Great Expectations

February 12th, 2016

Understanding the consumer’s mindset in order to generate brand loyalty.

Consumers have evolved, and will continue to evolve. Target audiences are ever-changing, with relevance playing an increasingly more important role in communication. The Internet and mobile technology have become the norm and an extension of our lives; behaviors and expectations have shifted to not just what, but when and where. We have gone from fax, phone and email to likes, comments and texts. Where marketing was previously about mass media channels, we must now think of everything as a channel.

Technology, social structures, brands, products and communication have all shifted significantly over the last 20 years, and so have consumers’ mindsets and expectations. The advertising industry has been focused on “integrated campaigns” – integrating different channels, such as social, digital and mobile with traditional and guerilla mediums. More important than the ever-changing channels and mediums is the mindset of the consumer. As millennials increase in their purchase power, as marketers we must understand their expectations and not only meet but exceed.

In order to fully understand which channels and messages should be crafted, we must first understand the new consumer mindset.

Six Integrated MindsetsGreat Brain


Building from the old-school goal of “awareness”, the expectation has shifted from just recall to a more personal connection: familiarity. The more times a consumer sees your message, the better. But the more they connect with the message, the more recall turns into caring for the product or brand.


Beyond just telling consumers what they should feel or want, we should show them why they should purchase and interact with our brand. Brands, such as Toms, have capitalized on this mindset in an honest and authentic way – the philosophy of give, give, get. This doesn’t have to mean giving them discounts or coupons; it could be educational content like recipes or savings tips. The more you give utility and value, the more you will get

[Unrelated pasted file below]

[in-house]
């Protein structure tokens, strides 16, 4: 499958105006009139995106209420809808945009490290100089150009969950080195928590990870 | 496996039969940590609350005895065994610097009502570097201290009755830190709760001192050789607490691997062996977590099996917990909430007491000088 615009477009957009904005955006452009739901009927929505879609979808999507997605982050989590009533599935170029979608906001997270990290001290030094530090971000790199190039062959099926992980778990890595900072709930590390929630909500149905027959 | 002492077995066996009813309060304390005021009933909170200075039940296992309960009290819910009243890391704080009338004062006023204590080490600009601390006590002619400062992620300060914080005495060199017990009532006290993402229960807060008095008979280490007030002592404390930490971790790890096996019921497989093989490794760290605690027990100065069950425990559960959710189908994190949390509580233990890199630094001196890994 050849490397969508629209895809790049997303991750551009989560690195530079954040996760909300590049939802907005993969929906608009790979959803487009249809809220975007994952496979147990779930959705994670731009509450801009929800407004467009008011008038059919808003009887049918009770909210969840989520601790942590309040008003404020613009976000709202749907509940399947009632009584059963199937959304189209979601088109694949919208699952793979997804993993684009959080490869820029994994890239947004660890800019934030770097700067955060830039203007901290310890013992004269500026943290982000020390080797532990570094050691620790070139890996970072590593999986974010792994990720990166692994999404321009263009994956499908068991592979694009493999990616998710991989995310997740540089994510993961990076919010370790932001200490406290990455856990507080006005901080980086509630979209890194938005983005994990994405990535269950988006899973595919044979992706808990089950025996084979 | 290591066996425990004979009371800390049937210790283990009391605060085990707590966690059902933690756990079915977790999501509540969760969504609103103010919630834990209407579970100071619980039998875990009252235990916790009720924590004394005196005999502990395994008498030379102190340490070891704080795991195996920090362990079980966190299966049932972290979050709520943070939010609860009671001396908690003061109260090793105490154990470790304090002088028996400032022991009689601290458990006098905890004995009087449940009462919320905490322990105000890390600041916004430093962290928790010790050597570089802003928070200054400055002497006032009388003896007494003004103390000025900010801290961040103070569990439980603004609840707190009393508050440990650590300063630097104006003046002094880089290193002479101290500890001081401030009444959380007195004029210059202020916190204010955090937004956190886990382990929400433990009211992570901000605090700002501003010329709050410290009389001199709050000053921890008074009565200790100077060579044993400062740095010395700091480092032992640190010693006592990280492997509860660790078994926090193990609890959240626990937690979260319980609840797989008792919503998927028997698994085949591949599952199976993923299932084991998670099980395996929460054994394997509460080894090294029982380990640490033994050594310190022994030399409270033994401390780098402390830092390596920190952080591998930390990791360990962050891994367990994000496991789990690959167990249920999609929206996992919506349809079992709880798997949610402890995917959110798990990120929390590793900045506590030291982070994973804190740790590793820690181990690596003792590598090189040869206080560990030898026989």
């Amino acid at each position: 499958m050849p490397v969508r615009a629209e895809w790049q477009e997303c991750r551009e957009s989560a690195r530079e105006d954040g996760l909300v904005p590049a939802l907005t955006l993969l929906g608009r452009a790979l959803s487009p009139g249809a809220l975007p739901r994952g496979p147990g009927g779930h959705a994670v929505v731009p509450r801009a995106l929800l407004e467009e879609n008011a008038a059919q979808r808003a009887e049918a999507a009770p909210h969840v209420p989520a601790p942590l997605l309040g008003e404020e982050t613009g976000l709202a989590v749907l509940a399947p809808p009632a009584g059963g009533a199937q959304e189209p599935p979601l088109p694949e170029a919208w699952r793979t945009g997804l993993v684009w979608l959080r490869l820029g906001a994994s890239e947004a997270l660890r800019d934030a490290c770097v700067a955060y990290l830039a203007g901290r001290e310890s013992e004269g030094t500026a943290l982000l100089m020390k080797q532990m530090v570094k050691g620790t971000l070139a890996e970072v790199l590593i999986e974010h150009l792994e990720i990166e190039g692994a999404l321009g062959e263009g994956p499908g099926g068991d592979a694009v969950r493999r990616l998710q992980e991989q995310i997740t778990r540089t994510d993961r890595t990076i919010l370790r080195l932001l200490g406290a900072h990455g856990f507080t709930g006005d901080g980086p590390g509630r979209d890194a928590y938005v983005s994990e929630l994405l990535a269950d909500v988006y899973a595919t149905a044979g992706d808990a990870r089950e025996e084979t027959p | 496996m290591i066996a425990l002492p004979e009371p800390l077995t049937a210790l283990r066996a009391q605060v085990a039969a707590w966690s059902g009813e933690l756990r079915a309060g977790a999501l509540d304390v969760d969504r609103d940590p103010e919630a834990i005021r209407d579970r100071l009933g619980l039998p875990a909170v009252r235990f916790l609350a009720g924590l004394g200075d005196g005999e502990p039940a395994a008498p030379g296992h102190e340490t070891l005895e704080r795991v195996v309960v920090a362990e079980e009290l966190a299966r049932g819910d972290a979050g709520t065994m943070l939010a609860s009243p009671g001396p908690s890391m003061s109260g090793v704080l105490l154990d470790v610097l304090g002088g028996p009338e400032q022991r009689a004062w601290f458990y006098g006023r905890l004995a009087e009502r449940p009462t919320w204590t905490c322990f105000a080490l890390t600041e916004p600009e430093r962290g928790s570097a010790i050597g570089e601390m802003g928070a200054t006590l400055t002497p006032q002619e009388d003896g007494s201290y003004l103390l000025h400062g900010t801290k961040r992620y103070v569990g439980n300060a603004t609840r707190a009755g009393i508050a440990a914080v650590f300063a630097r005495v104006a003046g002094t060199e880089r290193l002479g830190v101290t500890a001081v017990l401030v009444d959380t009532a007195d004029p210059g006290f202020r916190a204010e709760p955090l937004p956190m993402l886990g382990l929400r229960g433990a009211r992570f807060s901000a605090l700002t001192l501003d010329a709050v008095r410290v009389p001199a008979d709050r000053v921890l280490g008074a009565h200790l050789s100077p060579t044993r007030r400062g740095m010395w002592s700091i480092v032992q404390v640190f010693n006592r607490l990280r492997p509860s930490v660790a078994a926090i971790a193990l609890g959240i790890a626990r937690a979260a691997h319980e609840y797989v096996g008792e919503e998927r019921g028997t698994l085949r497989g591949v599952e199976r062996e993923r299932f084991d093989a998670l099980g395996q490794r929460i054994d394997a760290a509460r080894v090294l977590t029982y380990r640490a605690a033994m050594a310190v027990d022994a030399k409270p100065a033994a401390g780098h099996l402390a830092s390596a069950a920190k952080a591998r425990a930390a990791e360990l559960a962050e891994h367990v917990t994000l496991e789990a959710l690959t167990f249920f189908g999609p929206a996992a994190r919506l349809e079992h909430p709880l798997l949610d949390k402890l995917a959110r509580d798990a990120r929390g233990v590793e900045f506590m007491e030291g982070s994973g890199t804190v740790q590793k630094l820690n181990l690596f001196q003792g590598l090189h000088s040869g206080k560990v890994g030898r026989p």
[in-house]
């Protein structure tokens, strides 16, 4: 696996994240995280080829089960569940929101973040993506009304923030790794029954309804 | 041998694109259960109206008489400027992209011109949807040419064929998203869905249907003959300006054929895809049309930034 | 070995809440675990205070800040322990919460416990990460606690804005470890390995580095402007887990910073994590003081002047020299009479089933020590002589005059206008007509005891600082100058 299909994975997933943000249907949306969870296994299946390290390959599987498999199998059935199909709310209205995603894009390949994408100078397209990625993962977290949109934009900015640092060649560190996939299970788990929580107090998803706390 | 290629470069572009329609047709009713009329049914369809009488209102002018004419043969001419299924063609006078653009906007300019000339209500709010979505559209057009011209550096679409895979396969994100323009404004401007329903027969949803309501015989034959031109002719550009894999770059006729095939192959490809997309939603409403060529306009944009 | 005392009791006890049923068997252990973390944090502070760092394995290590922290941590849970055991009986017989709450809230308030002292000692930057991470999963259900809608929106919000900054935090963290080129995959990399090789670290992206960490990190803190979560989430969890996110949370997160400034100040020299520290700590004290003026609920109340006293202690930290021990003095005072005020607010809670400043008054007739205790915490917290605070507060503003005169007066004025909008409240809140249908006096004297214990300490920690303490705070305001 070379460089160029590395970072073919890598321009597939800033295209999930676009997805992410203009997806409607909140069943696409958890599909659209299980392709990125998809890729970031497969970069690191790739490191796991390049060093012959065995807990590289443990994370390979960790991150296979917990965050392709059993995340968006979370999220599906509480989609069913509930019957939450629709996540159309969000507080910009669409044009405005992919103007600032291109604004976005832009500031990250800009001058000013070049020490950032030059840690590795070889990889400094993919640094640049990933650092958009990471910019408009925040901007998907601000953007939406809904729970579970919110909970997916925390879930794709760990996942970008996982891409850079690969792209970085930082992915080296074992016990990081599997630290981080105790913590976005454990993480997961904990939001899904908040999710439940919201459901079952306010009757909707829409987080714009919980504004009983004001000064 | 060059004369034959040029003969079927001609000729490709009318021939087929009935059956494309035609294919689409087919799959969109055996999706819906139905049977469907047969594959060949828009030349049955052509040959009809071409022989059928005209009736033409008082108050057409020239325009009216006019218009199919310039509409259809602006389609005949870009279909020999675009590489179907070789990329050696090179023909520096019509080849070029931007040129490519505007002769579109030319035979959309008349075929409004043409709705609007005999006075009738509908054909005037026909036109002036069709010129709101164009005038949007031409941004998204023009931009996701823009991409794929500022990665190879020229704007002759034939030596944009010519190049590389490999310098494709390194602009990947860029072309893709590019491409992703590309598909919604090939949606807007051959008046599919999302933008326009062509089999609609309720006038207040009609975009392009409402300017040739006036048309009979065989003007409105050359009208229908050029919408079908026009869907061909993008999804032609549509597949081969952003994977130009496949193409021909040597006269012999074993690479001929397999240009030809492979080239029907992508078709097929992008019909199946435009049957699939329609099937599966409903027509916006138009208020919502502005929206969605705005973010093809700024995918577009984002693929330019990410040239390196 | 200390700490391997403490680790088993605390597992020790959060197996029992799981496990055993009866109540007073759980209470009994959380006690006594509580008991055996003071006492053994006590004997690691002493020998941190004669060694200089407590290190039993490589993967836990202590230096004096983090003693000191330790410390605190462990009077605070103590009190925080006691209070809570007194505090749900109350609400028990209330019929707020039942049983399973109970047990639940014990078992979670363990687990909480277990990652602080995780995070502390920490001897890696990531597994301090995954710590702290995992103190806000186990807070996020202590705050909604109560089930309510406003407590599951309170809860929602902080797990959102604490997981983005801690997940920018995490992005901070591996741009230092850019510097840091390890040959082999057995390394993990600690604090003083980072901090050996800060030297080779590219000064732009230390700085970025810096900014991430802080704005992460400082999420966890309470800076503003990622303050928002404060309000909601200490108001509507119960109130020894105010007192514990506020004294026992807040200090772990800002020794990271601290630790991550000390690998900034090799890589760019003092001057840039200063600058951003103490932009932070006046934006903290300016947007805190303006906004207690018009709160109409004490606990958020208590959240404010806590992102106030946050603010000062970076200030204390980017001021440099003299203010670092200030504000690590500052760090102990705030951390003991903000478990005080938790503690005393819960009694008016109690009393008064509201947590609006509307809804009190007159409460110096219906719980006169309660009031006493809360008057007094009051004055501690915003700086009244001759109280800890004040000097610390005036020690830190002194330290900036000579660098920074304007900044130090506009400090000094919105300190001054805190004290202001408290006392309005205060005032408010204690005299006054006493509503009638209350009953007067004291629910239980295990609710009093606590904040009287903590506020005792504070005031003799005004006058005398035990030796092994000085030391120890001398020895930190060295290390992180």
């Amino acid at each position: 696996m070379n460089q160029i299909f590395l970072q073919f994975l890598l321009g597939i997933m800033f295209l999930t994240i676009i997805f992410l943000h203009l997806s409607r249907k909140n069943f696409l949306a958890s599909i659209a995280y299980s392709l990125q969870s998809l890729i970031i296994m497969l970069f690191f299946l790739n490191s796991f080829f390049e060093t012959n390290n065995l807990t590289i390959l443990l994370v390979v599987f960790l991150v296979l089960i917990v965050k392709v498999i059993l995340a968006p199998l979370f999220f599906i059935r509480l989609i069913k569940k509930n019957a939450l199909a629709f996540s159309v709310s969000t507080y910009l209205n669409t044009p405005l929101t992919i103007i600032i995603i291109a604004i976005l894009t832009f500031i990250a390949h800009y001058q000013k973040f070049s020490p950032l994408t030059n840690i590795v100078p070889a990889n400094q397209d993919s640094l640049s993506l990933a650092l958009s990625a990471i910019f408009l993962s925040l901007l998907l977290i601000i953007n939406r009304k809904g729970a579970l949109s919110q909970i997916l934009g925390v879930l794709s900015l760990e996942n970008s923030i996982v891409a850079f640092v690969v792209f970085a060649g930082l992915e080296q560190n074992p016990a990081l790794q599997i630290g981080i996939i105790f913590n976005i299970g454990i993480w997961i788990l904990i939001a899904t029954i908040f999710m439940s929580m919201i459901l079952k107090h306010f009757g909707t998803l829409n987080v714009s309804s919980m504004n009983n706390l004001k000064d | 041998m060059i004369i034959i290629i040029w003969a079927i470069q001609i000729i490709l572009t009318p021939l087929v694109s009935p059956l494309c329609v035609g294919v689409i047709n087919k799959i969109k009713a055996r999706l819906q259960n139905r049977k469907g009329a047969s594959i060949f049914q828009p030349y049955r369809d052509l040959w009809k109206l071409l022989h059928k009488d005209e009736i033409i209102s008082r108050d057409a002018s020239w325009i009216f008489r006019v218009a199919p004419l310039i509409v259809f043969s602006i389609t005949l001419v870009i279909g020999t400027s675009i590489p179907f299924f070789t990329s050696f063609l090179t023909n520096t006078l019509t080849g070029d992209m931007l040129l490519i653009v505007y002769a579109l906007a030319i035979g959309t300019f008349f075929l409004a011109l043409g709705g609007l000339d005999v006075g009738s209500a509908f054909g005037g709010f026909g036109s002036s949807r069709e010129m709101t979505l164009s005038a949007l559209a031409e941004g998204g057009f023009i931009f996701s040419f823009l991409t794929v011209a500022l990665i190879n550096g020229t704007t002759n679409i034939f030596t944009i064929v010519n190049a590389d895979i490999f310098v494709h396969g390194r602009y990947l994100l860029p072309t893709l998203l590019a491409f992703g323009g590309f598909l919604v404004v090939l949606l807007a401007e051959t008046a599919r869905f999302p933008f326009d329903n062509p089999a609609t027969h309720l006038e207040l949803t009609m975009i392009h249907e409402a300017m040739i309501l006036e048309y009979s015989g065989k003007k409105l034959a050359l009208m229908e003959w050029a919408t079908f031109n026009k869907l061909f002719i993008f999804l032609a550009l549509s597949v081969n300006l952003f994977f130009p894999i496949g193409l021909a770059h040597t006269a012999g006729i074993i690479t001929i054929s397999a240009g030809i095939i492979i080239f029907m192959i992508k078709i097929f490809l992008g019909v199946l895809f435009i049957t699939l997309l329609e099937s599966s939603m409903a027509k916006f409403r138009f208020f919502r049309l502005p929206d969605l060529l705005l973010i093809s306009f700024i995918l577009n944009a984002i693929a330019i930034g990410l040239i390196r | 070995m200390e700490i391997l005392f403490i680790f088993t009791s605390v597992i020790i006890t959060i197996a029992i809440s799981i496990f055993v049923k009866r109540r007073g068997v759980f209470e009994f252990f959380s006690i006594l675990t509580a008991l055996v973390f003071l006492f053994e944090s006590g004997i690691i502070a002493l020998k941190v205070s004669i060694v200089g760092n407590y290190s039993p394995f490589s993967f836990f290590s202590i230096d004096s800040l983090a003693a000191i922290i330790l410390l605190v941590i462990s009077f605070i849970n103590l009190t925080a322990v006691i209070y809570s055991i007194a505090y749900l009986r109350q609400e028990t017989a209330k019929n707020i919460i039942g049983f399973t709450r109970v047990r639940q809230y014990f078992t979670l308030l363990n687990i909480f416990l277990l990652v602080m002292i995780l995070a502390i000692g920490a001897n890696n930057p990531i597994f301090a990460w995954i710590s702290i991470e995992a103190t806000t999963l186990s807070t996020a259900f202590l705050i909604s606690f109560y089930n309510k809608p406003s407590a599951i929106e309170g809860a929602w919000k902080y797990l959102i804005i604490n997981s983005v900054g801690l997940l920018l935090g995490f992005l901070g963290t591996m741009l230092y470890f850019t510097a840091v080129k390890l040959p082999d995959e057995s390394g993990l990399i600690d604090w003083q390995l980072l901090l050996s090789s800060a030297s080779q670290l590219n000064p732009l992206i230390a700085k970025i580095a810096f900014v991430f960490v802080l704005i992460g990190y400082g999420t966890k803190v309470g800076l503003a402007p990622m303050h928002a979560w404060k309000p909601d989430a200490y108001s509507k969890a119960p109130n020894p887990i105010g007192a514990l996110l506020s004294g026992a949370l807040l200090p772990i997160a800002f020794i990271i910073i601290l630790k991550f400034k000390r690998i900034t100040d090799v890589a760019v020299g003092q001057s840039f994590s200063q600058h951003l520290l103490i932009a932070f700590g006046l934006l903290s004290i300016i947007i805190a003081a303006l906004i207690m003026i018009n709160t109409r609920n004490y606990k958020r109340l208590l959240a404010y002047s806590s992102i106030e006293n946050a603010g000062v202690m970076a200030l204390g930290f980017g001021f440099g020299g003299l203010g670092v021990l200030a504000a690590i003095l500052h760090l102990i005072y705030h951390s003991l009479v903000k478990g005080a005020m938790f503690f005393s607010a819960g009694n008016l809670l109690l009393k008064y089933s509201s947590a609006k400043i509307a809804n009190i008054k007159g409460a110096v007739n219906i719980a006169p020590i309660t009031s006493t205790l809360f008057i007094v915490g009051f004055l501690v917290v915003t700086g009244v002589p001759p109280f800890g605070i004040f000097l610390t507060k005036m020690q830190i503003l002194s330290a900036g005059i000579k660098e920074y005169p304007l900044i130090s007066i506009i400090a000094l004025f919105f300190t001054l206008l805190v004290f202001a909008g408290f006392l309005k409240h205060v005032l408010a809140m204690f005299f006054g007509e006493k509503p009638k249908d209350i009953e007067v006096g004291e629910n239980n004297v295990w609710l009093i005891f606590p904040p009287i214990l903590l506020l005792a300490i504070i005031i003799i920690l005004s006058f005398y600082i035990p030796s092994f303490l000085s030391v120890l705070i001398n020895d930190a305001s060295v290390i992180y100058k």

from consumers.


In the past, it was all about the “sale” and that first moment of truth – where a consumer is standing in the store aisle selecting which product or brand to purchase. Now there are many levels of commitment, from small pledges and comments to large commitments like an actual purchase. Each combination of these commitments builds that trust and fosters the relationship. The more people feel they have made a commitment to a brand, the more they feel obligated to fulfill their end of the agreement.

Social Proof 

People trust people, not brands. Previously, it was all about expert reviews. Now, we as consumers look to other consumers for honest comments and reviews of the products and services we consume. Amazon has exploded with reviews and referrals based on this very mindset. We trust our friends, family and other consumers. Social proof is an endorsement. Activating advocates is imperative to solidify our credibility.


Fear tactics have been used successfully, but consumers want to like brands. They want you to be engaging, positive and helpful. For example, Dove focusing on self-esteem creates intense connection with the brand in a positive and engaging way. Consumers like the brand for the approach, and they not only recall messages and advertisements, they engage and share.


As the Internet has opened our world to real-time reports of anything and everything, building trust and credibility has become difficult for some brands. Creating authority in your industry requires transparency and education. Explaining what is important, why it is important and allowing consumers to see it unfold will build your brand’s authority, but, more importantly, it will build trust with your loyal consumers.

We must take from our past of reach, frequency and controlled messages and evolve. We must build relationships with our consumers – relationships based on generating interest, discovery and engagement. As we set up integrated campaigns, we must exceed these new expectations. If we keep these mindsets as objectives, we can truly connect with our consumers and convert them to brand advocates. Activate and facilitate conversations, slowly building lasting relationships that are independent of channels, campaigns and messages.

The 6 Integrated Mindsets are referenced in Dr. Robert Cialdini’s book “Influence: The Psychology of Persuasion”.

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